The result of current priorities has been to create a human rights image in world affairs that is intended to be wholesome and enlightened, but in the eyes of those that need protection is pathetic and ineffective. Sadly, the international human rights community has consigned itself the role of a burial society that largely watches and complains while victims die, and then works hard to dig up the bodies as evidence against an occasional murderer in a costly and purely symbolic show trial.
Effective law enforcement inevitably entails mistakes and abuses at any level of government. But we demand law enforcement that achieves security through prevention, efficient prosecution, and proportionate punishment. How do people who need protection in the international arena feel about an absolute prohibition on capital punishment, and limits on uses of force that give states a ready excuse to let them die unprotected? Do they regard the infliction of capital punishment on their oppressors as "murderous" and an added "wrong"? Do their views matter? Is the widespread conviction that the death penalty is a potentially just and useful punishment for major violators of human rights unworthy of any deference in so barbaric a world?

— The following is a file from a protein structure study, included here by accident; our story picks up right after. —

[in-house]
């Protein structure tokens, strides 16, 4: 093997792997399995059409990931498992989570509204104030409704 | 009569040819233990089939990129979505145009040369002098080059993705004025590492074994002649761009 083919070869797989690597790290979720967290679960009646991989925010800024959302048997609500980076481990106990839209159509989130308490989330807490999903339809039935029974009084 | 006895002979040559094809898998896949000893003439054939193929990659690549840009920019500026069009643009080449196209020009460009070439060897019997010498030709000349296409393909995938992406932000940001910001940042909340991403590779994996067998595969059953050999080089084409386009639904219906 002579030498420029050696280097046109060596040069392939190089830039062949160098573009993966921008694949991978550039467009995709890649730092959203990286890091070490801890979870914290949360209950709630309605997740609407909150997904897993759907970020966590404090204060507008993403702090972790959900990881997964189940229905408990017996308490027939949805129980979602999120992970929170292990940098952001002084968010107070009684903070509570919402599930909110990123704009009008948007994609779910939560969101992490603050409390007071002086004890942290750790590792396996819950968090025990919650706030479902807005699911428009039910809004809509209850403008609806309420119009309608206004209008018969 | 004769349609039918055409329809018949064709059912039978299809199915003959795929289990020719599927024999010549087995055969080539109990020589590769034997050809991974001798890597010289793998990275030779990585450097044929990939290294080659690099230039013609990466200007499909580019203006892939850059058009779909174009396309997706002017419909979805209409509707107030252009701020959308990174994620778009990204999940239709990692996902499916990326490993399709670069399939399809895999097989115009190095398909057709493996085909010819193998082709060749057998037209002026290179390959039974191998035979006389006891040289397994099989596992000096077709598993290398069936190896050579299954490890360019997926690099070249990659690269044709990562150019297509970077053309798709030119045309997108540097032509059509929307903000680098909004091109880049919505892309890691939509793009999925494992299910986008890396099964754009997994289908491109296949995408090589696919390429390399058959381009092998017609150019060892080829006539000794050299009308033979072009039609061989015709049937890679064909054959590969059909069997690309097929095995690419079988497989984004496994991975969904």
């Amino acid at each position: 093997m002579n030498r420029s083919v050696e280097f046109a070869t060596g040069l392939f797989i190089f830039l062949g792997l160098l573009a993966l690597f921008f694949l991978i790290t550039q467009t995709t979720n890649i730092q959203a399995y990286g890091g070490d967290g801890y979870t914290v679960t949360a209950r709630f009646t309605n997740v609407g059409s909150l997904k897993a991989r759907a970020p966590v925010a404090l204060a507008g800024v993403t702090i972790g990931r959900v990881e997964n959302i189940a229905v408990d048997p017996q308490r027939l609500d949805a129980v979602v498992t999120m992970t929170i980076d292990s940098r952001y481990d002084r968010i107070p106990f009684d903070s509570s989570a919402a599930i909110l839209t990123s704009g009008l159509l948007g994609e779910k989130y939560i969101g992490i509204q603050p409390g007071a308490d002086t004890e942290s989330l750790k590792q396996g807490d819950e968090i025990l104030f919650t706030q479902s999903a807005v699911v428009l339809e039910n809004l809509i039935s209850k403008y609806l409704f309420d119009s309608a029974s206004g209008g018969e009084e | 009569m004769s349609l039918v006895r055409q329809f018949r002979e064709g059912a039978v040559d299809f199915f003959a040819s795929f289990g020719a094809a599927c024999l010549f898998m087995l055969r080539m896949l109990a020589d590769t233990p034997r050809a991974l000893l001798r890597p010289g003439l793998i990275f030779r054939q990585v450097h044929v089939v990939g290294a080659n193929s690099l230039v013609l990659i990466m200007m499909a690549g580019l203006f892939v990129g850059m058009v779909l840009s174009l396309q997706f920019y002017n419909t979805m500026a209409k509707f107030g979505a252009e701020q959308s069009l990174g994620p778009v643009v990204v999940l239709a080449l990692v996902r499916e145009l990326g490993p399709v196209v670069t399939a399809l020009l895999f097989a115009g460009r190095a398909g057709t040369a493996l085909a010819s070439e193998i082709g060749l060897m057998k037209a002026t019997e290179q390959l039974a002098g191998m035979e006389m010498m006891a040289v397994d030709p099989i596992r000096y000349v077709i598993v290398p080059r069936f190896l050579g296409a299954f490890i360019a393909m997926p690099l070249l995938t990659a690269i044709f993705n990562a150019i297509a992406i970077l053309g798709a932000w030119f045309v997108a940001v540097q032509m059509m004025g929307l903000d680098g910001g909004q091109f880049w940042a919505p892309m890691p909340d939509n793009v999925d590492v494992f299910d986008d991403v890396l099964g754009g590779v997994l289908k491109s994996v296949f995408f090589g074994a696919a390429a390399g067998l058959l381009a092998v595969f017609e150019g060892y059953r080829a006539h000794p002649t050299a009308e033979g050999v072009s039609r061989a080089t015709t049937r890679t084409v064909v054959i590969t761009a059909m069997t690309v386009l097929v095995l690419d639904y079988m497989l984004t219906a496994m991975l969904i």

We should work harder, I believe, to protect the innocent from clearly established evils, and less aggressively on imposing limits on prevention and enforcement that have no international consensus.
June 8, 2006